Enemy of the people

From Academic Kids

For the play by Henrik Ibsen, see An Enemy of the People. "Enemy of the state" links to here. For the movie, see Enemy of the State.

The term enemy of the people (Russian language: враг народа, "vrag naroda") was a fluid designation under the Bolsheviks' rule in regards to their real or suspected political or class opponents, sometimes including former allies. Similar terms were in use as well:

  • enemy of the workers (враг трудящихся, "vrag trudyashchikhsya")
  • enemy of the proletariat (враг пролетариата, "vrag proletariata")
  • class enemy (классовый враг, "klassovyi vrag"), etc.

In particular, the term "enemy of workers" was formalized in the Article 58 (RSFSR Penal Code).

At various times these terms were applied, in particular, to the Royal House, aristocrats, the bourgeoisie, clerics, the intelligentsia, business entrepreneurs, kulaks, monarchists, Mensheviks, Esers, Buddhists, Bundists, Trotskyists, Bukharinists, the "old Bolsheviks", the army and police, emigrants, immigrants, saboteurs, wreckers (вредители, "vrediteli"), "|social parasites" (тунеядцы, "tuneyadtsy"), Kavezhedists (people who administered and serviced the KVZhD (China Far East Railway), particularly the Russian population of Harbin, China), those considered bourgeois nationalists (notably Ukrainian, Lithuanian, Latvian, Estonian nationalists, Zionists, Basmachi), and members of certain ethnic groups (see Population transfer: Soviet Union).

An enemy of the people could be imprisoned, expelled or executed, and his property could be confiscated. Close relatives of enemies of the people were branded "relatives of an enemy of the people", which effected in restrictions of their rights. Any family members of the victim still enjoying their freedom were not allowed to hold positions of importance, and only in exceptional cases would they be tolerated as members of the Communist Party of the Soviet Union, the key to advancement in the Soviet hierarchy. Being a friend of an enemy of the people automatically placed the person under suspicion.

A significant category of population were enemies of the people not because of their hostile actions against the workers' and peasants' state, but simply because of their social origin: those who used hired labor, religious figures, former policemen, merchants, etc. They were commonly known as lishentsy (лишенцы, derived from Russian word лишение, deprivation), because by the Soviet Constitution they were deprived of the right of voting. This automatically translated into a deprivation of various social benefits, some of them, e.g., rationing, were at times critical for survival.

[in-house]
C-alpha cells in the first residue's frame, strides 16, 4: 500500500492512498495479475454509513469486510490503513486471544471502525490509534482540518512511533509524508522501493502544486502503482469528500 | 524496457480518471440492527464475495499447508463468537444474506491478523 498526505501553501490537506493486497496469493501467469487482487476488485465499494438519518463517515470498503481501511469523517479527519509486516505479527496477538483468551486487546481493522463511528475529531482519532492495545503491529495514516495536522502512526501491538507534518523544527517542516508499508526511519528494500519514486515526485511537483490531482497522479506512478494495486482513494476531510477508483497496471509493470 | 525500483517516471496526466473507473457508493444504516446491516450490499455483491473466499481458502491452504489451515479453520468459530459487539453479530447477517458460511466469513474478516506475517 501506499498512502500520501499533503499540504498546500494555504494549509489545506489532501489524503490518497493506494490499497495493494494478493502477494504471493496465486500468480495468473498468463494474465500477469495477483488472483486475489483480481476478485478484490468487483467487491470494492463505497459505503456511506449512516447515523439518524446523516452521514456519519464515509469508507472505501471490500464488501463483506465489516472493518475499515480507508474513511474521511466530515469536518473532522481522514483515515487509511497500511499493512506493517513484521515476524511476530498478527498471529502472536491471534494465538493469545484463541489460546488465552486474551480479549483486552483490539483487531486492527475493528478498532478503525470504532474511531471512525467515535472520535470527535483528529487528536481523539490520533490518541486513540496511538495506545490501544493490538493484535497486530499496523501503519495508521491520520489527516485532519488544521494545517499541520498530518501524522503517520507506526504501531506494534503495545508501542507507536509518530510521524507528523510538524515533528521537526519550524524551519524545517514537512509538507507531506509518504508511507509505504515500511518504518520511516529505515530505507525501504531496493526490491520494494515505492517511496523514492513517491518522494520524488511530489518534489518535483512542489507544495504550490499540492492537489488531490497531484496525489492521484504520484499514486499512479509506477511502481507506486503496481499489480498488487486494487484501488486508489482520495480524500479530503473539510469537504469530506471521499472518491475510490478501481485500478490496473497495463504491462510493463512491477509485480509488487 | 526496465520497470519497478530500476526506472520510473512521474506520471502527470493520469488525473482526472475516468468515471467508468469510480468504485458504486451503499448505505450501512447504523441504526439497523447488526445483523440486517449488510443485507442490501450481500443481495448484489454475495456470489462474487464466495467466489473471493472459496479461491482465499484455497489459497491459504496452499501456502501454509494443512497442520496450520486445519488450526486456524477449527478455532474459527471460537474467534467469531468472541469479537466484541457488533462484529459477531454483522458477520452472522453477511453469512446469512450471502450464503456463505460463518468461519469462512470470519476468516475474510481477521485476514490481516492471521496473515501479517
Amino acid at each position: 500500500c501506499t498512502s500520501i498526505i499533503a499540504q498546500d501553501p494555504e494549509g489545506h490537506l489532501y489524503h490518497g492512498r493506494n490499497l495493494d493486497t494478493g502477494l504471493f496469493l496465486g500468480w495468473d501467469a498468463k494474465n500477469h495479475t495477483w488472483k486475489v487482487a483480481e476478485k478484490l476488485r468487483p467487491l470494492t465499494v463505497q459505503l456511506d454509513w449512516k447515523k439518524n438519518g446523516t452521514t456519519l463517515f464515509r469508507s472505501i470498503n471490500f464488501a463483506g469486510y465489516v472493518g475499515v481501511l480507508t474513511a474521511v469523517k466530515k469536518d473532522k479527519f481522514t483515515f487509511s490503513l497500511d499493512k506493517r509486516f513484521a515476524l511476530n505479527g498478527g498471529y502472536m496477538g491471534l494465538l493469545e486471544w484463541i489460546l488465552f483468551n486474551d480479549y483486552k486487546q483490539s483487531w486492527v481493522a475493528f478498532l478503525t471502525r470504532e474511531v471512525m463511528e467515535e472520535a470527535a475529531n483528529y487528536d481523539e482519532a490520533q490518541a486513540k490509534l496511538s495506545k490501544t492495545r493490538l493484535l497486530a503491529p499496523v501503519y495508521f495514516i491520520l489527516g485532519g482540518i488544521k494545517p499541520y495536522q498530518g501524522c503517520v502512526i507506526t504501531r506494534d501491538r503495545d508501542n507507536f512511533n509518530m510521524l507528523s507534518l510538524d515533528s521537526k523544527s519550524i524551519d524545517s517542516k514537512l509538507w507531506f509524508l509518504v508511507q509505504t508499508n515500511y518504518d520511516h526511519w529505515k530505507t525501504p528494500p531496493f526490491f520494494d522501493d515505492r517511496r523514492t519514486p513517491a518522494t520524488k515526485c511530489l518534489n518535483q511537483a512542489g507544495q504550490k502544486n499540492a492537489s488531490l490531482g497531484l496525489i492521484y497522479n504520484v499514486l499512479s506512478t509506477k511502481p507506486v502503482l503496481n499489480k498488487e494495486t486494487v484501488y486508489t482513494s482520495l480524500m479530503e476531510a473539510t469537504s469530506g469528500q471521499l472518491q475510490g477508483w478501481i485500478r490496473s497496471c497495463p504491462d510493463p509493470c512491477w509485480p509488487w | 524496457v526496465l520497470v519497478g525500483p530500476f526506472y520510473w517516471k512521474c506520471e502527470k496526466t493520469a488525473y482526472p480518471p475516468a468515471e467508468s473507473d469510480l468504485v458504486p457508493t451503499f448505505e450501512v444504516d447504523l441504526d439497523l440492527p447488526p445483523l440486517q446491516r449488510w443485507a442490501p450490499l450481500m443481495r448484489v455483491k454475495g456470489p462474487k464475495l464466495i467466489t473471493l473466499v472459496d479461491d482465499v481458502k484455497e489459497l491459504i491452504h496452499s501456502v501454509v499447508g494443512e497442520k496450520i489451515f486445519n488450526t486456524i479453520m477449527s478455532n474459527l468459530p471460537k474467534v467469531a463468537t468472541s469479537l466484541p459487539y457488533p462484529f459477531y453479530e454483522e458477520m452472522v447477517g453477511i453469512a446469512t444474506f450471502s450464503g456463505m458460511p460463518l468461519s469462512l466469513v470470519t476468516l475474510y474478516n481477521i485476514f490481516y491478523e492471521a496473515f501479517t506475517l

Since 1927, Article 20 of the Common Part of the penal code that listed possible "measures of social defence" had the following item 20a: "declaration to be an enemy of the workers with deprivation of the union republic citizenship and hence of the USSR citizenship, with obligatory expulsion from its territory". Nevertheless most "enemies of the people" suffered labor camps, rather than expulsion.

In 1927, the penal code of the Soviet Union was changed drastically. The update of the penal code turned the country into a police state, full of informants, who were derogatorily called stukach (стукач, lit. "knocker"). According to Article 58 (RSFSR Penal Code), everyone was obligated to report all "anti-Soviet activity", including any expression of disagreement with the policy of the Party, even in casual jokes. This policy resulted in significant growth of Gulag camp populations as those who failed to report their relatives or friends were often themselves reported on. State-sponsored propaganda and mandatory (officially voluntary) participation in the Pioneer Movement helped to indoctrinate Soviet youth to follow the example of Pavlik Morozov, a young boy who reported his own father, a kulak.

One might wonder why there were so many enemies of workers left, seemingly contrary to the initial claims of Bolsheviks that the opponents of the proletariat were crushed as a class in the Soviet Union. This was handily explained by Stalinist doctrine, which included the "theory of the aggravation of class struggle under socialism". The theory postulated that class struggle grows more intense during the dictatorship of the proletariat, thus requiring more extreme measures. Anti-Stalinist Marxists, particularly Trotskyists, reject this idea.

Since 1937, the ranks of the "enemies of the people" were significantly extended with the Traitor of Motherland Family Members.

The extreme treatment of opponents is one of numerous reasons why the Soviet regime is often considered authoritarian or even totalitarian.

Further reading

  • Nicolas Werth, The Black Book of Communism: Crimes, Terror, Repression, Harvard University Press, 1999, hardcover, 856 pages, ISBN 0674076087

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